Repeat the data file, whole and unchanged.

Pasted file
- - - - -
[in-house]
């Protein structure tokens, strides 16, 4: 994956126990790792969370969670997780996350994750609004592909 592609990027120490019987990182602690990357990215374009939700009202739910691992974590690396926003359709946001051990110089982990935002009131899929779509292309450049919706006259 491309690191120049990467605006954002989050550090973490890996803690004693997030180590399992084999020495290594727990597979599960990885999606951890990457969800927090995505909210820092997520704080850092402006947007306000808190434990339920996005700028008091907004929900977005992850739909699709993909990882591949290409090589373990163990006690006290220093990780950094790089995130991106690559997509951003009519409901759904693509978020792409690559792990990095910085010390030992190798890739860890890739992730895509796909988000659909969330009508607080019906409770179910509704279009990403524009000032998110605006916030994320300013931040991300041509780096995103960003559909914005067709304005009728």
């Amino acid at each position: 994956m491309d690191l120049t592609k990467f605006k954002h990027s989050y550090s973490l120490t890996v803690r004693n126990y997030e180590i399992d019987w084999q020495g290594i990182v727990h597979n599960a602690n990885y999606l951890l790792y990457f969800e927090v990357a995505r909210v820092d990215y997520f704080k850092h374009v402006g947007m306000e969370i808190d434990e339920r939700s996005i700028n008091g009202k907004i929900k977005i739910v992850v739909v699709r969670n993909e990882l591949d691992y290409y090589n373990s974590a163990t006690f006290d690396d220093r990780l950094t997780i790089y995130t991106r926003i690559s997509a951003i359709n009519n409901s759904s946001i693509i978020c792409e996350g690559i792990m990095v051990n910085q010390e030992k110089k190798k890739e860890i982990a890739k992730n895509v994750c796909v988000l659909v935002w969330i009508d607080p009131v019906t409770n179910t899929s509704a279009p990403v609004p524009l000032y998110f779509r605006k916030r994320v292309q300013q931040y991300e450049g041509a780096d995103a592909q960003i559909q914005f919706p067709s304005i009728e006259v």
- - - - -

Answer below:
[in-house]
């Protein structure tokens, strides 16, 4: 994956126990790792969370969670997780996350994750609004592909 592609990027120490019987990182602690990357990215374009939700009202739910691992974590690396926003359709946001051990110089982990935002009131899929779509292309450049919706006259 491309690191120049990467605006954002989050550090973490890996803690004693997030180590399992084999020495290594727990597979599960990885999606951890990457969800927090995505909210820092997520704080850092402006947007306000808190434990339920996005700028008091907004929900977005992850739909699709993909990882591949290409090589373990163990006690006290220093990780950094790089995130991106690559997509951003009519409901759904693509978020792409690559792990990095910085010390030992190798890739860890890739992730895509796909988000659909969330009508607080019906409770179910509704279009990403524009000032998110605006916030994320300013931040991300041509780096995103960003559909914005067709304005009728």
């Amino acid at each position: 994956m491309d690191l120049t592609k990467f605006k954002h990027s989050y550090s973490l120490t890996v803690r004693n126990y997030e180590i399992d019987w084999q020495g290594i990182v727990h597979n599960a602690n990885y999606l951890l790792y990457f969800e927090v990357a995505r909210v820092d990215y997520f704080k850092h374009v402006g947007m306000e969370i808190d434990e339920r939700s996005i700028n008091g009202k907004i929900k977005i739910v992850v739909v699709r969670n993909e990882l591949d691992y290409y090589n373990s974590a163990t006690f006290d690396d220093r990780l950094t997780i790089y995130t991106r926003i690559s997509a951003i359709n009519n409901s759904s946001i693509i978020c792409e996350g690559i792990m990095v051990n910085q010390e030992k110089k190798k890739e860890i982990a890739k992730n895509v994750c796909v988000l659909v935002w969330i009508d607080p009131v019906t409770n179910t899929s509704a279009p990403v609004p524009l000032y998110f779509r605006k916030r994320v292309q300013q931040y991300e450049g041509a780096d995103a592909q960003i559909q914005f919706p067709s304005i009728e006259v």